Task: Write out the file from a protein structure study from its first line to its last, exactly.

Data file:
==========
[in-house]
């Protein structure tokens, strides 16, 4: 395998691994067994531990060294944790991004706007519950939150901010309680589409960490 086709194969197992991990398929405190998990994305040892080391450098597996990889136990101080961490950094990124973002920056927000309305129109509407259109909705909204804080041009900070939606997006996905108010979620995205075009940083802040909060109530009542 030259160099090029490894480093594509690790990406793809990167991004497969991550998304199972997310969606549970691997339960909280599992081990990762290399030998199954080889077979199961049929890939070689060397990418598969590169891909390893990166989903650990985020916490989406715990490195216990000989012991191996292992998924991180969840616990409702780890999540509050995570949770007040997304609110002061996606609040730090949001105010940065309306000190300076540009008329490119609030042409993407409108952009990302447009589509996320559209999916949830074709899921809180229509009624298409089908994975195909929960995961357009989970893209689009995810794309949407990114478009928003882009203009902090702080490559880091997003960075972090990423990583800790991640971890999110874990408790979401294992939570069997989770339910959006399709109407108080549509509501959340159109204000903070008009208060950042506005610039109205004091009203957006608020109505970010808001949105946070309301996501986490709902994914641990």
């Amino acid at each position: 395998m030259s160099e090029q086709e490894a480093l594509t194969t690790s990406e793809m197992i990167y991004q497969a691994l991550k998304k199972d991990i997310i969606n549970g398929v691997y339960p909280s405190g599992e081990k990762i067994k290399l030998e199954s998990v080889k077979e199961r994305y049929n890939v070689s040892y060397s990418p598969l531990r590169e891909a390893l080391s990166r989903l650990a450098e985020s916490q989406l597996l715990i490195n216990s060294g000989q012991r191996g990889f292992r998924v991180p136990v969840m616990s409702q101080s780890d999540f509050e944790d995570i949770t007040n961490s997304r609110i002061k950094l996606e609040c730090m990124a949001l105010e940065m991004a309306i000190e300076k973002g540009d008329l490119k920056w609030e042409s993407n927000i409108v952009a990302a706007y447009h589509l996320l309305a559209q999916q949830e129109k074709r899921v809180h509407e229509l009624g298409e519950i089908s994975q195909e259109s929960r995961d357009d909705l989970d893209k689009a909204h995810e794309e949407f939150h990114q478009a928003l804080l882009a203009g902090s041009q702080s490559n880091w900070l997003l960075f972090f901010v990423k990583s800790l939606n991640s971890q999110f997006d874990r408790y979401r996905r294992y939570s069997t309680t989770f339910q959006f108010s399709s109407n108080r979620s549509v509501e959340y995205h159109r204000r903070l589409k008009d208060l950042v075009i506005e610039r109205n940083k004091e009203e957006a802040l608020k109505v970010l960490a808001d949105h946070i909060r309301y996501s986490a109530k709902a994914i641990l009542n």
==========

[in-house]
């Protein structure tokens, strides 16, 4: 395998691994067994531990060294944790991004706007519950939150901010309680589409960490 086709194969197992991990398929405190998990994305040892080391450098597996990889136990101080961490950094990124973002920056927000309305129109509407259109909705909204804080041009900070939606997006996905108010979620995205075009940083802040909060109530009542 030259160099090029490894480093594509690790990406793809990167991004497969991550998304199972997310969606549970691997339960909280599992081990990762290399030998199954080889077979199961049929890939070689060397990418598969590169891909390893990166989903650990985020916490989406715990490195216990000989012991191996292992998924991180969840616990409702780890999540509050995570949770007040997304609110002061996606609040730090949001105010940065309306000190300076540009008329490119609030042409993407409108952009990302447009589509996320559209999916949830074709899921809180229509009624298409089908994975195909929960995961357009989970893209689009995810794309949407990114478009928003882009203009902090702080490559880091997003960075972090990423990583800790991640971890999110874990408790979401294992939570069997989770339910959006399709109407108080549509509501959340159109204000903070008009208060950042506005610039109205004091009203957006608020109505970010808001949105946070309301996501986490709902994914641990």
């Amino acid at each position: 395998m030259s160099e090029q086709e490894a480093l594509t194969t690790s990406e793809m197992i990167y991004q497969a691994l991550k998304k199972d991990i997310i969606n549970g398929v691997y339960p909280s405190g599992e081990k990762i067994k290399l030998e199954s998990v080889k077979e199961r994305y049929n890939v070689s040892y060397s990418p598969l531990r590169e891909a390893l080391s990166r989903l650990a450098e985020s916490q989406l597996l715990i490195n216990s060294g000989q012991r191996g990889f292992r998924v991180p136990v969840m616990s409702q101080s780890d999540f509050e944790d995570i949770t007040n961490s997304r609110i002061k950094l996606e609040c730090m990124a949001l105010e940065m991004a309306i000190e300076k973002g540009d008329l490119k920056w609030e042409s993407n927000i409108v952009a990302a706007y447009h589509l996320l309305a559209q999916q949830e129109k074709r899921v809180h509407e229509l009624g298409e519950i089908s994975q195909e259109s929960r995961d357009d909705l989970d893209k689009a909204h995810e794309e949407f939150h990114q478009a928003l804080l882009a203009g902090s041009q702080s490559n880091w900070l997003l960075f972090f901010v990423k990583s800790l939606n991640s971890q999110f997006d874990r408790y979401r996905r294992y939570s069997t309680t989770f339910q959006f108010s399709s109407n108080r979620s549509v509501e959340y995205h159109r204000r903070l589409k008009d208060l950042v075009i506005e610039r109205n940083k004091e009203e957006a802040l608020k109505v970010l960490a808001d949105h946070i909060r309301y996501s986490a109530k709902a994914i641990l009542n």